The Australian Supplier Payment Code is administered by the Victorian Small Business Commission. Under the code, businesses are asked to pay suppliers within 30 days of receiving an invoice and to not after the arrangement without a valid reason. Nevertheless, has debt collection become an everyday task for many businesses and it is, therefore, important to train your staff in debt collection practices to secure positive cash flow and keep your business operating as usual. For your finance department, it is inevitable to be aware of your business’s payment terms, customer invoicing and your debt recovery procedures. To have procedure manual and financial policies available for every staff member to go through is important for successful in-house debt collection.
There are several ways to reduce the possibility from bad debt to occur in the first place. When dealing with a new customer it is advisable to run a background check on the business before offering credit and only release goods when payment has cleared. To protect your business from accounts receivables you should furthermore set safe customer credit limits and send your invoices out as soon as a job is complete in order to get paid on time. Your invoices should include all contacts and payment options to make it easier for customers to pay you. Some Australian businesses also offer a discount on early paid bills or on the next invoice to make sure they get paid until the due date. For a good relationship with customers, it is also important to keep regular contact and be open to discuss payment plans if a customer has valid reasons for not being able to pay an invoice to a date as agreed in the contract. To protect your business from bad debt, have terms of trade paragraph included in your contracts which states invoice dates,additional charges for overdue payments and the debt collection procedures ofyour business.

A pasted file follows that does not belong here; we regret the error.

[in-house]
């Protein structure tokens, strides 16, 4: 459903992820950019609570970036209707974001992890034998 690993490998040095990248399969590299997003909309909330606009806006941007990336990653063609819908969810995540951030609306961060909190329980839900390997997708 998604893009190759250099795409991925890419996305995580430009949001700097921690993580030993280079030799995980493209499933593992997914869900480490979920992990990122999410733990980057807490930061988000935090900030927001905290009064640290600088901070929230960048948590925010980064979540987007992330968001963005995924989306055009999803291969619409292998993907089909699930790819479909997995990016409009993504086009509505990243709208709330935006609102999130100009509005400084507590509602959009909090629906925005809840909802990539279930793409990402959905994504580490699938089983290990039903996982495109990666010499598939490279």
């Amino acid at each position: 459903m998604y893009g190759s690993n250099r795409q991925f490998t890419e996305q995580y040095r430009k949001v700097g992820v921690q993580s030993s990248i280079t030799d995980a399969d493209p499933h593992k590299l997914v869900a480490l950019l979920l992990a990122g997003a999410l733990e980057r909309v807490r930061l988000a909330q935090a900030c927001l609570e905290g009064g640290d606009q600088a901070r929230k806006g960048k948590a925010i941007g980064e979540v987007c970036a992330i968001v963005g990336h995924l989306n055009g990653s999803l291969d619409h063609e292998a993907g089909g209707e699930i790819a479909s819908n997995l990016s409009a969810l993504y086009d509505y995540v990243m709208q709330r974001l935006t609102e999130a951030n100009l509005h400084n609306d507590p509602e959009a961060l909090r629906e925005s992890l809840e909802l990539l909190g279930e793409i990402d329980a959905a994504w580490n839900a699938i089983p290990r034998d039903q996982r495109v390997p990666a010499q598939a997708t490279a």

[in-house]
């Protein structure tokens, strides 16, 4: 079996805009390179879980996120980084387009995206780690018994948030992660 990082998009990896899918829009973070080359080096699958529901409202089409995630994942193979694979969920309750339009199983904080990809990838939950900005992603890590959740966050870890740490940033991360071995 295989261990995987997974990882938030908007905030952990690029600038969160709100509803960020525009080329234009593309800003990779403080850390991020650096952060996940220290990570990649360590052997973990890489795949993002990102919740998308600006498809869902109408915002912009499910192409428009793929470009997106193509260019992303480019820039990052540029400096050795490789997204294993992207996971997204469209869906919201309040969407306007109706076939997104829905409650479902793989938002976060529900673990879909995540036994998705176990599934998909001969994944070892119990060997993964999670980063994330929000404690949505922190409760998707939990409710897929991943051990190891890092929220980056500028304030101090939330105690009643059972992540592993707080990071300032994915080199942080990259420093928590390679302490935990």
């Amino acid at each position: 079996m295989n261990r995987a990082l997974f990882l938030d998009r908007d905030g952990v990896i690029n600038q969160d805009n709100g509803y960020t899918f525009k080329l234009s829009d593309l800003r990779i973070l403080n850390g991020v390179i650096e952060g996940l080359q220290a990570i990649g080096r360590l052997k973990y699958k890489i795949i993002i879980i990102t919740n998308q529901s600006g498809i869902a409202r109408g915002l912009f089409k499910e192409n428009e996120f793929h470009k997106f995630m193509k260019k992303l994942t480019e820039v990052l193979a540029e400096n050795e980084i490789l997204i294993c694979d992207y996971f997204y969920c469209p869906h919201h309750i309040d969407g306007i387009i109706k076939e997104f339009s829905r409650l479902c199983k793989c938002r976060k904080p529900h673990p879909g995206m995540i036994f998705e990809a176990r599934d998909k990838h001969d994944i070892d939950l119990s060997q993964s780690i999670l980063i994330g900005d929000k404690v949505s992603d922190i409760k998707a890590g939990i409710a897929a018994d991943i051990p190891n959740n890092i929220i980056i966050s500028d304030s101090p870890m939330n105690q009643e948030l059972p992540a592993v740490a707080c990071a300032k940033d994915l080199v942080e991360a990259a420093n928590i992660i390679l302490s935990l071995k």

During a debt collection period, it is necessary to keep a record of all correspondence, whether it be phone, email or letters. Such documentation is helpful in case you need to take legal action or have a debt collection agency involved later in the process if your finance department is not successful in retrieving the outstanding payment itself.
Once you are sure a customer has not paid an invoice in time, you should get in touch with them through phone or email. Such friendly reminder is often enough to retrieve the amount past due date as there might have been a minor issue that can be easily resolved, for example, wrong payment option used or the money sent into the wrong bank account. To make it easier for the customer to pay quickly, always include invoice details in your courtesy reminder. If the customer denies you any contact or the payment remains outstanding despite the latest agreed payment date, send another email or try to get the person in charge on the phone.
After failing to make the customer pay with a final notice by either email or call, it is time to pay your debtor a visit in person and ask for payment. If all of the above attempts failed to retrieve the debt, consider sending a letter of demand but bear in mind that such a document can damage the established business relationship and inflame a dispute. A letter of demand lets the debtor know you are serious about retrieving the money owed and are considering legal action if the invoice is not paid by a particular date.
If you don’t want to go through the hassle of debt collection, hire a collection agency. Experienced debt collectors will be able to retrieve the amount owed in a timely and professional manner.